Realizing that I was ultimately going to get nowhere in this arguement, I agreed, but I wanted to say, "No, I do not have to reassure you about decisions you make because I'm not your mother, or your wife.   If you don't like something I've designed, just say so. I am not emotionally attached to my work. My designs aren't my babies, and my "art" isn't my life.  So if you don't like one thing, or any of it, just say so, because the whining and hesitating only irritates me, as does you showing up every forty eight hours to have your ego stroked....er, I mean your decisions reassured."

But I didn't say any of that.

When he said that the show is an ensemble piece where every character is equally important and the female title character is just one of many stories, I didn't say anything, but I wanted to say that he didn't have a freakin' clue.  This play is a major piece of modern feminist literature. A play that gives a voice --and a choice-- to a woman that in previous tellings of the same story, didn't even have a single line.

"Pick your battles," I heard my mother say.

Finally, before he left, this director said, "You know, I'm a serious artist, so I eat and sleep and live with something so much that it becomes a part of me, it's in my blood and I care about the piece so much that I want it to be perfect. I get emotional because I'm close to the project." He had also previously stated that he would be abstaining from alcohol for the duration of the creative process so he could focus completely on the project and not be distracted.  All of this was said with that kind of tone that intimates  I might not be a "serious artist."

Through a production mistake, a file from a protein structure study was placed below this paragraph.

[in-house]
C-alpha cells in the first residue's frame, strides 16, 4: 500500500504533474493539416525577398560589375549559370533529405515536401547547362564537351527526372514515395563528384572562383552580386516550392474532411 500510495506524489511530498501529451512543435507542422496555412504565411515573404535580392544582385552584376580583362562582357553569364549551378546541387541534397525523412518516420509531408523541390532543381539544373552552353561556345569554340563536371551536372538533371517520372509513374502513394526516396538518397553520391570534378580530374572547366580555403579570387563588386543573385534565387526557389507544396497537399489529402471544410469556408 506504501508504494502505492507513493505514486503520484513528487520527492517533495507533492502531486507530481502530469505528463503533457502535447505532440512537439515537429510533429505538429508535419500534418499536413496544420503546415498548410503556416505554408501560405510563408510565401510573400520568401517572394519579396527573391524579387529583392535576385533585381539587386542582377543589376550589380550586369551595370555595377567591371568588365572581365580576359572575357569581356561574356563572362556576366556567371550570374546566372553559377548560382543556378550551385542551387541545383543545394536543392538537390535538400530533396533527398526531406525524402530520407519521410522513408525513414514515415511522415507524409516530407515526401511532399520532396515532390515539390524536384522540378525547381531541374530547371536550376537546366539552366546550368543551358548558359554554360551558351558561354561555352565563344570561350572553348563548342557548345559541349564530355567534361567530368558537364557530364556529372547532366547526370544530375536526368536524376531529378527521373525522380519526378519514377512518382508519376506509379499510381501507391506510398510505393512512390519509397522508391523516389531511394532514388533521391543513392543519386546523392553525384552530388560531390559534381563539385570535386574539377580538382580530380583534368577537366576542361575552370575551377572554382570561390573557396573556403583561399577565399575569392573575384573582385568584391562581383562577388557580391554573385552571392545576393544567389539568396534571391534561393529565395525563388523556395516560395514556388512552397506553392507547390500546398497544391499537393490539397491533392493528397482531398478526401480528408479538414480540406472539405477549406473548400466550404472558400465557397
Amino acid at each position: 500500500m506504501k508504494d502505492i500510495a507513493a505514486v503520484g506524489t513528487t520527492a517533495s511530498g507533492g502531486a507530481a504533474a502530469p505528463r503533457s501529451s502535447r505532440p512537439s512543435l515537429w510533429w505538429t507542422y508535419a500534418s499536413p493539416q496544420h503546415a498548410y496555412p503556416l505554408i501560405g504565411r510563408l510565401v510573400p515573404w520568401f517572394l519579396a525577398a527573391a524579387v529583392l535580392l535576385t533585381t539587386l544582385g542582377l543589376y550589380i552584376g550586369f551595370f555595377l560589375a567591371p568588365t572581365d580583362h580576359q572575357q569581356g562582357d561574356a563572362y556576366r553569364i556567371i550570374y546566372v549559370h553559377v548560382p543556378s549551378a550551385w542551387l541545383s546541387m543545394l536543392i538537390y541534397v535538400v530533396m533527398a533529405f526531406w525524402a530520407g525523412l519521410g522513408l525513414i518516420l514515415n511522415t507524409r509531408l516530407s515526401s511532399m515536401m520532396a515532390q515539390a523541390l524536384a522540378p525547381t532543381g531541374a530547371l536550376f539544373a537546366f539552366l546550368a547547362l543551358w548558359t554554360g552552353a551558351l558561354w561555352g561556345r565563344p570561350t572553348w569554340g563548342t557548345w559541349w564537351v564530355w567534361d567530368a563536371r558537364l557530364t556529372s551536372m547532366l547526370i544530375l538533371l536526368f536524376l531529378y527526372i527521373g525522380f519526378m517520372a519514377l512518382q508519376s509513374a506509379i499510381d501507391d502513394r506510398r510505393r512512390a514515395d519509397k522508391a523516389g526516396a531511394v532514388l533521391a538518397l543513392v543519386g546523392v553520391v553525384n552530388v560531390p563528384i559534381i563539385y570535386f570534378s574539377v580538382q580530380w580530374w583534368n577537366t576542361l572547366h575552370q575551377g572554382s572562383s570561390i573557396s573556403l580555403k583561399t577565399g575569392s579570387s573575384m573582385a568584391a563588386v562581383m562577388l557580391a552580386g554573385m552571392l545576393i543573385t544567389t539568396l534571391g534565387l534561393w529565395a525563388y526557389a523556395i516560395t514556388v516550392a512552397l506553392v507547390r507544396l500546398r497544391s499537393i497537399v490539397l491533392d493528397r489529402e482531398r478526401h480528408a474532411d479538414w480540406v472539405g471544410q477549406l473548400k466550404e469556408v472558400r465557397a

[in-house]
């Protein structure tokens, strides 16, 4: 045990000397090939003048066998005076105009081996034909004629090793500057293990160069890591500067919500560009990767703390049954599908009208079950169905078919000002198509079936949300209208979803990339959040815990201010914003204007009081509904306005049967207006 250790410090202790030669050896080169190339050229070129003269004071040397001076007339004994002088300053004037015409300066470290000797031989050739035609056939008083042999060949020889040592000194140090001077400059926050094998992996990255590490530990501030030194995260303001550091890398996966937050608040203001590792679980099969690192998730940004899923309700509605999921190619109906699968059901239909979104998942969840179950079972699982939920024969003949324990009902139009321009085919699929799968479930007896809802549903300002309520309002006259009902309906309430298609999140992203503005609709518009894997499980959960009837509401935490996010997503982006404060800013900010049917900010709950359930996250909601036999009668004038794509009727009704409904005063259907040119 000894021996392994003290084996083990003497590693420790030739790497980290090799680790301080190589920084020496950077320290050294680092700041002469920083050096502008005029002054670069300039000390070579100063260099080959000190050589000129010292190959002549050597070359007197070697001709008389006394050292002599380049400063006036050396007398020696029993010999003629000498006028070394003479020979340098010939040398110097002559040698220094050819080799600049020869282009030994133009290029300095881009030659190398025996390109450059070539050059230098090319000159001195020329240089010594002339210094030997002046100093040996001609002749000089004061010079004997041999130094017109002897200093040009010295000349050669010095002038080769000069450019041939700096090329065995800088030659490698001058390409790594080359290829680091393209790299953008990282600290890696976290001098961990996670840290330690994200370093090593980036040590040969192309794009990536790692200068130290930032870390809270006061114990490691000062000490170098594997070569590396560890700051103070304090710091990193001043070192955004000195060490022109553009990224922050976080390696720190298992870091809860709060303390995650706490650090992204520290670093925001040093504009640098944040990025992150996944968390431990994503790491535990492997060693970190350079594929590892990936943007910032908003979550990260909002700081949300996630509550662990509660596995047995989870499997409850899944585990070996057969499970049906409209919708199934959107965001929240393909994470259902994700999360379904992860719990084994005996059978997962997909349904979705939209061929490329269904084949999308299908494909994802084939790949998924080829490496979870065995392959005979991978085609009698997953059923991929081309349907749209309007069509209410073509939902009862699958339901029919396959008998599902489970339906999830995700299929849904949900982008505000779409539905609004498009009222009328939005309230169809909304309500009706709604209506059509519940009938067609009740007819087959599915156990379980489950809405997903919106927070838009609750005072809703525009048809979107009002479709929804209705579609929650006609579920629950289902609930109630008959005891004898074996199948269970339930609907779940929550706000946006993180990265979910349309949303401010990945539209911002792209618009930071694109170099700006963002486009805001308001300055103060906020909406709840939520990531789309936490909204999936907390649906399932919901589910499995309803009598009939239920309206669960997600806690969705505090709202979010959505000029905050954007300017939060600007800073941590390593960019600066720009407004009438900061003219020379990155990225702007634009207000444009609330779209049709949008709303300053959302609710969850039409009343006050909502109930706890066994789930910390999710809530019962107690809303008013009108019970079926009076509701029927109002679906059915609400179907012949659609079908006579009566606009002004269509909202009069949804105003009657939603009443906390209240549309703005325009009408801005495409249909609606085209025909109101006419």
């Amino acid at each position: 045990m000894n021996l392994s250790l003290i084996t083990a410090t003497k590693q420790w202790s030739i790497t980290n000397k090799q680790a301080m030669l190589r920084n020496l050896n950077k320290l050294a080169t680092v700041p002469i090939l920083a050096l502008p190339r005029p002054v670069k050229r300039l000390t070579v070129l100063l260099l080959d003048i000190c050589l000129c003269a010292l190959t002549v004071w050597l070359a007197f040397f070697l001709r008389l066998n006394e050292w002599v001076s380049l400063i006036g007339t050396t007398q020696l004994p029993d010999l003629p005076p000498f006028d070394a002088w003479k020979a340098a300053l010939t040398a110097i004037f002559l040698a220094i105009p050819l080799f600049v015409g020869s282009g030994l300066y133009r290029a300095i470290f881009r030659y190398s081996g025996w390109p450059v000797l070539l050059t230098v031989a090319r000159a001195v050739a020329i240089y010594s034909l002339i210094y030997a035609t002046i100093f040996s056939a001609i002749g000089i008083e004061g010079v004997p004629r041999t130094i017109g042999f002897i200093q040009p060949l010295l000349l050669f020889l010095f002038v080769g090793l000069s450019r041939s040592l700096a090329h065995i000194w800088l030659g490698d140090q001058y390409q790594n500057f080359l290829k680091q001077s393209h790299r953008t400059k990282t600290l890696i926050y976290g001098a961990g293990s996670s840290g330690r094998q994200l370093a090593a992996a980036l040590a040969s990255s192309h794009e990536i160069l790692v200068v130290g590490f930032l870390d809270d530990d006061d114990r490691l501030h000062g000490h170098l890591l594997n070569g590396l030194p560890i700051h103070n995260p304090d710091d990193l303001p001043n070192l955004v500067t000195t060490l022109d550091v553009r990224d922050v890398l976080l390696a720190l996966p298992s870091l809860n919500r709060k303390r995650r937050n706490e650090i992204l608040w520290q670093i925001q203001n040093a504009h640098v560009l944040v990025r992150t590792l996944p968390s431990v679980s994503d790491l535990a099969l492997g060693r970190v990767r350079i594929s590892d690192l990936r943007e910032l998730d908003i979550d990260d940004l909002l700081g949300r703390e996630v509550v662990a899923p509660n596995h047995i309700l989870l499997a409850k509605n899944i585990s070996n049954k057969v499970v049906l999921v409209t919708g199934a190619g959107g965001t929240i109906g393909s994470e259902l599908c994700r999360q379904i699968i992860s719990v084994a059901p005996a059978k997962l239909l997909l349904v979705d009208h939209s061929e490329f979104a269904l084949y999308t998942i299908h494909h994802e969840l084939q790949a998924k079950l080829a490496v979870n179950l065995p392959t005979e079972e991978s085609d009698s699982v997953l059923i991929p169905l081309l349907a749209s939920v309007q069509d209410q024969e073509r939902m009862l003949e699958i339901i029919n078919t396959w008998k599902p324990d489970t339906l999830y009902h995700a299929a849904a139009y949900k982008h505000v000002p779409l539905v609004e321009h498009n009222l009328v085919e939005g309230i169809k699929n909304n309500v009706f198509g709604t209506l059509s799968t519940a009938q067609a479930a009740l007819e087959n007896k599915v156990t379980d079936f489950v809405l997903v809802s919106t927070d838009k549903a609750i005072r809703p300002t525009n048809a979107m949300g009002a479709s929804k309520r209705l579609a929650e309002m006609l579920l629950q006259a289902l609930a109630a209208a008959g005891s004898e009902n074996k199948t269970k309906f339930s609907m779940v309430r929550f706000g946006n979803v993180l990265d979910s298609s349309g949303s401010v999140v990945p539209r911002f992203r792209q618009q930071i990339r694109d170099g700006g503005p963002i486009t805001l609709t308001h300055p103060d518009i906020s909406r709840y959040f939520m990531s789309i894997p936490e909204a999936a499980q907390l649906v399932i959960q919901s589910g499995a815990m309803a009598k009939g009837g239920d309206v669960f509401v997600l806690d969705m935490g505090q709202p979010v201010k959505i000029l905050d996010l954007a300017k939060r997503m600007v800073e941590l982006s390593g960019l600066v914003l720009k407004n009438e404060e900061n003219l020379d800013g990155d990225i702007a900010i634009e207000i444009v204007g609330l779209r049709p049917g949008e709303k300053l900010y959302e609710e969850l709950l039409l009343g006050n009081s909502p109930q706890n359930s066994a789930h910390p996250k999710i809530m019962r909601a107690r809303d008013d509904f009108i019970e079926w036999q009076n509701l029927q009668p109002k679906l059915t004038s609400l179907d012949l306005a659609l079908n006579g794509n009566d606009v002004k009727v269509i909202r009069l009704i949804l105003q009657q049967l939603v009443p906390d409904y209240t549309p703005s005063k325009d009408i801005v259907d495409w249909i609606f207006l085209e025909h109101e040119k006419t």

Okay, so because I choose leave all this theater work at the office to go home and watch shows like Downton Abbey while eating a bowl of Special K, or talk on the phone, or play music-- instead of marinating in this production 24/7 while only eating Quinoa and doing yoga-- I'm not a serious artist??

"You catch more flies with honey than with vinegar," I heard my grandma say.

As an artist myself I find it ridiculous that other artists think and behave like this.  That somehow in order to be taken seriously they have to make these inane and sometimes radical choices in life as if that makes them somehow more dedicated to the "art" than someone like me, more in contact with the world than me, or more in tune with human emotion. It makes no sense, has no basis in reality. Furthermore, emailing coworkers in the middle of the night and dropping by to have your neurosis eased is unprofessional.